You become more susceptible to illness, and if you get an illness, the response will be stronger. That's the last thing we want right now, your brain cells can actually start withering and dying. Your creativity goes down, you become a more extreme version of yourself. If you're liberal, you become liberal. If you're conservative, you become conservative. Why? Because you're going to a place of familiarity. You're trying to get certainty. You also become more gullible, which is why we see one consequence of a disempowered brain is you start seeing patterns where no pattern exists. The illusions that I make on my website, they actually get stronger. That's why we're experiencing more conspiracy theories. Why? Because people are trying to find patterns because they're trying to find certainly. When you have a disempowered brain, you need certainty so much that you'll start grasping and you'll start finding relationships that don't actually exist. If you become adaptable, that way of being, of being adoptable increases the possibility of thriving.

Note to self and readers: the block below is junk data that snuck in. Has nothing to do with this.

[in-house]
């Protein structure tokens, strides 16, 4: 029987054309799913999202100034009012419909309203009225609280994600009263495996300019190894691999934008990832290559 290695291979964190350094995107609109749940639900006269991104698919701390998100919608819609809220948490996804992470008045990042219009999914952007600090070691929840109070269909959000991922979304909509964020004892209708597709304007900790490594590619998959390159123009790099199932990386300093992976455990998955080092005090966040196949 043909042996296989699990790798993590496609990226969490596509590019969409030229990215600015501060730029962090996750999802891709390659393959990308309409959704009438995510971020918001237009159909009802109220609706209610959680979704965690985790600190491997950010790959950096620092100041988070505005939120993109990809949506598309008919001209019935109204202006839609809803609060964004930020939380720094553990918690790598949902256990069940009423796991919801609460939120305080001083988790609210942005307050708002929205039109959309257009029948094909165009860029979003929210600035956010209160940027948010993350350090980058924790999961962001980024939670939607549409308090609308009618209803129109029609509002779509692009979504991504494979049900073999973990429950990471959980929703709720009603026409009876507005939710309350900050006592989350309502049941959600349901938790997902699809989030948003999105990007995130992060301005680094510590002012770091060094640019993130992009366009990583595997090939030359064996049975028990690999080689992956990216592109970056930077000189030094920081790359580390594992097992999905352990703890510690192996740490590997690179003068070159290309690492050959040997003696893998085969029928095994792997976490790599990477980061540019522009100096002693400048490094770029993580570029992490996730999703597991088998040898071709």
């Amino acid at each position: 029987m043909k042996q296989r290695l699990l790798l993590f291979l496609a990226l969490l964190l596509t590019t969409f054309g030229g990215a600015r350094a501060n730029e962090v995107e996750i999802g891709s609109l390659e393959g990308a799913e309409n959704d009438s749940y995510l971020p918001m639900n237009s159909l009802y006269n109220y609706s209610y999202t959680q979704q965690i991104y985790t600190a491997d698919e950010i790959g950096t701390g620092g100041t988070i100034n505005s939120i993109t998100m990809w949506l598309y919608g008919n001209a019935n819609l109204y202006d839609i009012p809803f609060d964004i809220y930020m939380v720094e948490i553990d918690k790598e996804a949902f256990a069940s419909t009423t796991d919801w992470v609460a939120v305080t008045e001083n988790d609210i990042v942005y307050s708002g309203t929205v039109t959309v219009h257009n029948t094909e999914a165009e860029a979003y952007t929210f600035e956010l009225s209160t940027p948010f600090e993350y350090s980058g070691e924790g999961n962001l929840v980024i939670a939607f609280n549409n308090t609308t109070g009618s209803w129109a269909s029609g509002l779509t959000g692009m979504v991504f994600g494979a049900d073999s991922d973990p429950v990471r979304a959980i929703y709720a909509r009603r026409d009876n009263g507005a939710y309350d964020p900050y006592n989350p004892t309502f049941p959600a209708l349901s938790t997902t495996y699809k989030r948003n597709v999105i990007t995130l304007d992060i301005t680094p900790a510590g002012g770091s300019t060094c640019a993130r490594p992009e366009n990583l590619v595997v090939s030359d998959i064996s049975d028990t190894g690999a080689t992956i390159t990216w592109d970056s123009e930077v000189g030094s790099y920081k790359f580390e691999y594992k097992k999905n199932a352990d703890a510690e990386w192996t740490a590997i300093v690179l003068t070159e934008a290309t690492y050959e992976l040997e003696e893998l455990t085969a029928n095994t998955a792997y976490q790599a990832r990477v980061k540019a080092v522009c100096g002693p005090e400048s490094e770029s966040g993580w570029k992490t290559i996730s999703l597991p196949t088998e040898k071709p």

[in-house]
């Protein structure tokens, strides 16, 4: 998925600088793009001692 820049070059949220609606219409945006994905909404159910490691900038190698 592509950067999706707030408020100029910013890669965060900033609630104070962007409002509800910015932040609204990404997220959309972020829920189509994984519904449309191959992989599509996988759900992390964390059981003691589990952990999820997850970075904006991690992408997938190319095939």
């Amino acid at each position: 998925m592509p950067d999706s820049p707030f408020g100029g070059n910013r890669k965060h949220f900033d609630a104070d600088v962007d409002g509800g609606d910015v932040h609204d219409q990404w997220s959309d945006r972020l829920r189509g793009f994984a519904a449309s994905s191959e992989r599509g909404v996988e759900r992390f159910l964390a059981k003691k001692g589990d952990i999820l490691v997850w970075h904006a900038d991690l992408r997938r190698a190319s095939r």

Speaker 5: Well, Beau I'd love to finish coming back to kind of this present moment in our lives for those listeners who are still kind of caught up in the moment of all this uncertainty and how to manage it, what's some real practical advice for how to get started on a path towards making progress, with getting comfortable with the uncertainty?